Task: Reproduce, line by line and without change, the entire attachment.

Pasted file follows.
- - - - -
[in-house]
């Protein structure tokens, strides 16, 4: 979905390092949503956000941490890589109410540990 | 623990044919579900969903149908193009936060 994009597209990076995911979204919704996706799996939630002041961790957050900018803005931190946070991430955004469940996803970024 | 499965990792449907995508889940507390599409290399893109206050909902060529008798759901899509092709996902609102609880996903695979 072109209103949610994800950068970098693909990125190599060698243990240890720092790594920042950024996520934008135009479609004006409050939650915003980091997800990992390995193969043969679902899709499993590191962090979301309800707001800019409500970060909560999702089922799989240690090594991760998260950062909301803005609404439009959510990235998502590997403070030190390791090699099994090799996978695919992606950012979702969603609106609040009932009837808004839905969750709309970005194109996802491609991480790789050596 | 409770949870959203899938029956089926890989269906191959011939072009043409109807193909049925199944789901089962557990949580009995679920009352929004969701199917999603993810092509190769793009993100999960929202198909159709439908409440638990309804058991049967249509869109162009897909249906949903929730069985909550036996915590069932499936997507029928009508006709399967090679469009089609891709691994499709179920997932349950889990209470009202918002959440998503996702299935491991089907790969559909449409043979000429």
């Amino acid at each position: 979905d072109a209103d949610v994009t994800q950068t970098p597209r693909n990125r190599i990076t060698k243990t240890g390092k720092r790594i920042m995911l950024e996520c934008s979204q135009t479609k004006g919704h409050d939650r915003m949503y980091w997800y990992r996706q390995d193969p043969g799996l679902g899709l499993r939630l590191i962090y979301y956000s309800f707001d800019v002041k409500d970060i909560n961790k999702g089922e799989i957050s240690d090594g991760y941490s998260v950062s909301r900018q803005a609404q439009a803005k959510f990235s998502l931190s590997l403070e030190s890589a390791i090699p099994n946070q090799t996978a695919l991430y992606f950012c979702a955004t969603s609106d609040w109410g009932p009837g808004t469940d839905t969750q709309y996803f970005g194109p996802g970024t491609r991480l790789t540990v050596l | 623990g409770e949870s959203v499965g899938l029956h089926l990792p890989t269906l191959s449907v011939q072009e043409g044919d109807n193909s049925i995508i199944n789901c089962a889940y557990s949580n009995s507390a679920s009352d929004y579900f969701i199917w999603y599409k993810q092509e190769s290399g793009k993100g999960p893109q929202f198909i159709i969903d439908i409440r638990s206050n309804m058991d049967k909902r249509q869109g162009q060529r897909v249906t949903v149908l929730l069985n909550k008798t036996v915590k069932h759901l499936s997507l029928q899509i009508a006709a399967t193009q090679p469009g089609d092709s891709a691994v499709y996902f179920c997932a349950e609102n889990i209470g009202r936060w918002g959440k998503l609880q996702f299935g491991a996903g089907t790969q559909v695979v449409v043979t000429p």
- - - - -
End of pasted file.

[in-house]
């Protein structure tokens, strides 16, 4: 979905390092949503956000941490890589109410540990 | 623990044919579900969903149908193009936060 994009597209990076995911979204919704996706799996939630002041961790957050900018803005931190946070991430955004469940996803970024 | 499965990792449907995508889940507390599409290399893109206050909902060529008798759901899509092709996902609102609880996903695979 072109209103949610994800950068970098693909990125190599060698243990240890720092790594920042950024996520934008135009479609004006409050939650915003980091997800990992390995193969043969679902899709499993590191962090979301309800707001800019409500970060909560999702089922799989240690090594991760998260950062909301803005609404439009959510990235998502590997403070030190390791090699099994090799996978695919992606950012979702969603609106609040009932009837808004839905969750709309970005194109996802491609991480790789050596 | 409770949870959203899938029956089926890989269906191959011939072009043409109807193909049925199944789901089962557990949580009995679920009352929004969701199917999603993810092509190769793009993100999960929202198909159709439908409440638990309804058991049967249509869109162009897909249906949903929730069985909550036996915590069932499936997507029928009508006709399967090679469009089609891709691994499709179920997932349950889990209470009202918002959440998503996702299935491991089907790969559909449409043979000429």
């Amino acid at each position: 979905d072109a209103d949610v994009t994800q950068t970098p597209r693909n990125r190599i990076t060698k243990t240890g390092k720092r790594i920042m995911l950024e996520c934008s979204q135009t479609k004006g919704h409050d939650r915003m949503y980091w997800y990992r996706q390995d193969p043969g799996l679902g899709l499993r939630l590191i962090y979301y956000s309800f707001d800019v002041k409500d970060i909560n961790k999702g089922e799989i957050s240690d090594g991760y941490s998260v950062s909301r900018q803005a609404q439009a803005k959510f990235s998502l931190s590997l403070e030190s890589a390791i090699p099994n946070q090799t996978a695919l991430y992606f950012c979702a955004t969603s609106d609040w109410g009932p009837g808004t469940d839905t969750q709309y996803f970005g194109p996802g970024t491609r991480l790789t540990v050596l | 623990g409770e949870s959203v499965g899938l029956h089926l990792p890989t269906l191959s449907v011939q072009e043409g044919d109807n193909s049925i995508i199944n789901c089962a889940y557990s949580n009995s507390a679920s009352d929004y579900f969701i199917w999603y599409k993810q092509e190769s290399g793009k993100g999960p893109q929202f198909i159709i969903d439908i409440r638990s206050n309804m058991d049967k909902r249509q869109g162009q060529r897909v249906t949903v149908l929730l069985n909550k008798t036996v915590k069932h759901l499936s997507l029928q899509i009508a006709a399967t193009q090679p469009g089609d092709s891709a691994v499709y996902f179920c997932a349950e609102n889990i209470g009202r936060w918002g959440k998503l609880q996702f299935g491991a996903g089907t790969q559909v695979v449409v043979t000429p």